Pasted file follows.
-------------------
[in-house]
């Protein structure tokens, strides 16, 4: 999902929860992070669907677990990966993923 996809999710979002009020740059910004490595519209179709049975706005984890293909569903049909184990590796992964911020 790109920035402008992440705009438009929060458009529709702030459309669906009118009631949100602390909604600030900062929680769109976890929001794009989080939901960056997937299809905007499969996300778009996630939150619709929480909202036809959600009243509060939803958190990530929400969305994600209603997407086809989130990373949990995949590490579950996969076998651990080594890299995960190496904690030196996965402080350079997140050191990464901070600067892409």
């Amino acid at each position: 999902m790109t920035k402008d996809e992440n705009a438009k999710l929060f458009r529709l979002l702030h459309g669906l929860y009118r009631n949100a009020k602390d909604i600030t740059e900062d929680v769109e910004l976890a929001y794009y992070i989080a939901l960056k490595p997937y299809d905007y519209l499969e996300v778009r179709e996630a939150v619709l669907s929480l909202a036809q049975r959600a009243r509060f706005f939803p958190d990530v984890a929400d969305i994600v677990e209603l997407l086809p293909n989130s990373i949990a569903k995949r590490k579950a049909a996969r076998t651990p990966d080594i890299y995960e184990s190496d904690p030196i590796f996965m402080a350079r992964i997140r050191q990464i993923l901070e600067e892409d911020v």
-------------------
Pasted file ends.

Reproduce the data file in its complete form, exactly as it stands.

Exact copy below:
[in-house]
């Protein structure tokens, strides 16, 4: 999902929860992070669907677990990966993923 996809999710979002009020740059910004490595519209179709049975706005984890293909569903049909184990590796992964911020 790109920035402008992440705009438009929060458009529709702030459309669906009118009631949100602390909604600030900062929680769109976890929001794009989080939901960056997937299809905007499969996300778009996630939150619709929480909202036809959600009243509060939803958190990530929400969305994600209603997407086809989130990373949990995949590490579950996969076998651990080594890299995960190496904690030196996965402080350079997140050191990464901070600067892409």
């Amino acid at each position: 999902m790109t920035k402008d996809e992440n705009a438009k999710l929060f458009r529709l979002l702030h459309g669906l929860y009118r009631n949100a009020k602390d909604i600030t740059e900062d929680v769109e910004l976890a929001y794009y992070i989080a939901l960056k490595p997937y299809d905007y519209l499969e996300v778009r179709e996630a939150v619709l669907s929480l909202a036809q049975r959600a009243r509060f706005f939803p958190d990530v984890a929400d969305i994600v677990e209603l997407l086809p293909n989130s990373i949990a569903k995949r590490k579950a049909a996969r076998t651990p990966d080594i890299y995960e184990s190496d904690p030196i590796f996965m402080a350079r992964i997140r050191q990464i993923l901070e600067e892409d911020v």